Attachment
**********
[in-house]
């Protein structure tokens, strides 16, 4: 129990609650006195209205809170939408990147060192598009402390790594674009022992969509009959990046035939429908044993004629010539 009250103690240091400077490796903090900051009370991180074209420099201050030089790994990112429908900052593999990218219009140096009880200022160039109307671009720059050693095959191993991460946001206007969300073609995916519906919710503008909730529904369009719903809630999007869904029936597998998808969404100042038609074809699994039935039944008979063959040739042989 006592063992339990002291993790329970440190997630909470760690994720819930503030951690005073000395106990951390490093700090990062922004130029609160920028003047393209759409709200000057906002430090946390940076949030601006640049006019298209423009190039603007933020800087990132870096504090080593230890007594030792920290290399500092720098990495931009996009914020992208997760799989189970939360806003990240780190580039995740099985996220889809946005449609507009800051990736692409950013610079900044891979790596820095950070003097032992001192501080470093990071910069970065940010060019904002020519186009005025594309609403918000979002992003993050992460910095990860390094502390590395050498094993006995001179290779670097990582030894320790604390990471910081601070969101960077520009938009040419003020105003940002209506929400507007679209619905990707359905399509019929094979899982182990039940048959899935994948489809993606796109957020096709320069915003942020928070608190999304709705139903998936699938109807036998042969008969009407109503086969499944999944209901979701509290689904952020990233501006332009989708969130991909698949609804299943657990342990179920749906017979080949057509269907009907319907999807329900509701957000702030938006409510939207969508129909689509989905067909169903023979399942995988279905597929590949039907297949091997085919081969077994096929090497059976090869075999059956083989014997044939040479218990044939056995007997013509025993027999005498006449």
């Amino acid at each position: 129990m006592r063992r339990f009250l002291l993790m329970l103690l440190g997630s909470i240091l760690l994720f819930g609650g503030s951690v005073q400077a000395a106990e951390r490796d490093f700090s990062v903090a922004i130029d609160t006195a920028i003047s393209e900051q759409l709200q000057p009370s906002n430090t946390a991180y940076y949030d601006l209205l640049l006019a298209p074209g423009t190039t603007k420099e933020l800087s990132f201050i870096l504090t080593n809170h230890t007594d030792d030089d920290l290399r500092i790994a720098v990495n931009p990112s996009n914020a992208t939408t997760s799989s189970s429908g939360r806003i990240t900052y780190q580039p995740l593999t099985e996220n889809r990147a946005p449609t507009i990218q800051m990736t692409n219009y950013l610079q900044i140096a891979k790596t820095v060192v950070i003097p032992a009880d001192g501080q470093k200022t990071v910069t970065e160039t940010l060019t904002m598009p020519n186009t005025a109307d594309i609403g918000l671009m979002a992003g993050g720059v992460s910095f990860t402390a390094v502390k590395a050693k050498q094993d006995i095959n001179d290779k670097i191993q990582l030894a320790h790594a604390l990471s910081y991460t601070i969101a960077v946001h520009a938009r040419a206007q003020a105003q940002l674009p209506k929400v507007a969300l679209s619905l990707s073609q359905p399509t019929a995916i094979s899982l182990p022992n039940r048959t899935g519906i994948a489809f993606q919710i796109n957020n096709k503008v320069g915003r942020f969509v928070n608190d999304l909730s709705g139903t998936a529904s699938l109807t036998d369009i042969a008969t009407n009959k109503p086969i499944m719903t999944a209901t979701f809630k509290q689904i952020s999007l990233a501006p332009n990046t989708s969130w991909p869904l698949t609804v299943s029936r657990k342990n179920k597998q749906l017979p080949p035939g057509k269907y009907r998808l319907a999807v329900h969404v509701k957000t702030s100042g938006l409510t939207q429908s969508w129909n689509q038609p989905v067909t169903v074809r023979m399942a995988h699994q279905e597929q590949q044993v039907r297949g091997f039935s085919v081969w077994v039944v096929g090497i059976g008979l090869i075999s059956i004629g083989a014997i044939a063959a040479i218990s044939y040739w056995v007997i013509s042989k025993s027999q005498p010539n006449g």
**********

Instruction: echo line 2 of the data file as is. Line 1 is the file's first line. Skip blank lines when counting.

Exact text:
């Protein structure tokens, strides 16, 4: 129990609650006195209205809170939408990147060192598009402390790594674009022992969509009959990046035939429908044993004629010539 009250103690240091400077490796903090900051009370991180074209420099201050030089790994990112429908900052593999990218219009140096009880200022160039109307671009720059050693095959191993991460946001206007969300073609995916519906919710503008909730529904369009719903809630999007869904029936597998998808969404100042038609074809699994039935039944008979063959040739042989 006592063992339990002291993790329970440190997630909470760690994720819930503030951690005073000395106990951390490093700090990062922004130029609160920028003047393209759409709200000057906002430090946390940076949030601006640049006019298209423009190039603007933020800087990132870096504090080593230890007594030792920290290399500092720098990495931009996009914020992208997760799989189970939360806003990240780190580039995740099985996220889809946005449609507009800051990736692409950013610079900044891979790596820095950070003097032992001192501080470093990071910069970065940010060019904002020519186009005025594309609403918000979002992003993050992460910095990860390094502390590395050498094993006995001179290779670097990582030894320790604390990471910081601070969101960077520009938009040419003020105003940002209506929400507007679209619905990707359905399509019929094979899982182990039940048959899935994948489809993606796109957020096709320069915003942020928070608190999304709705139903998936699938109807036998042969008969009407109503086969499944999944209901979701509290689904952020990233501006332009989708969130991909698949609804299943657990342990179920749906017979080949057509269907009907319907999807329900509701957000702030938006409510939207969508129909689509989905067909169903023979399942995988279905597929590949039907297949091997085919081969077994096929090497059976090869075999059956083989014997044939040479218990044939056995007997013509025993027999005498006449």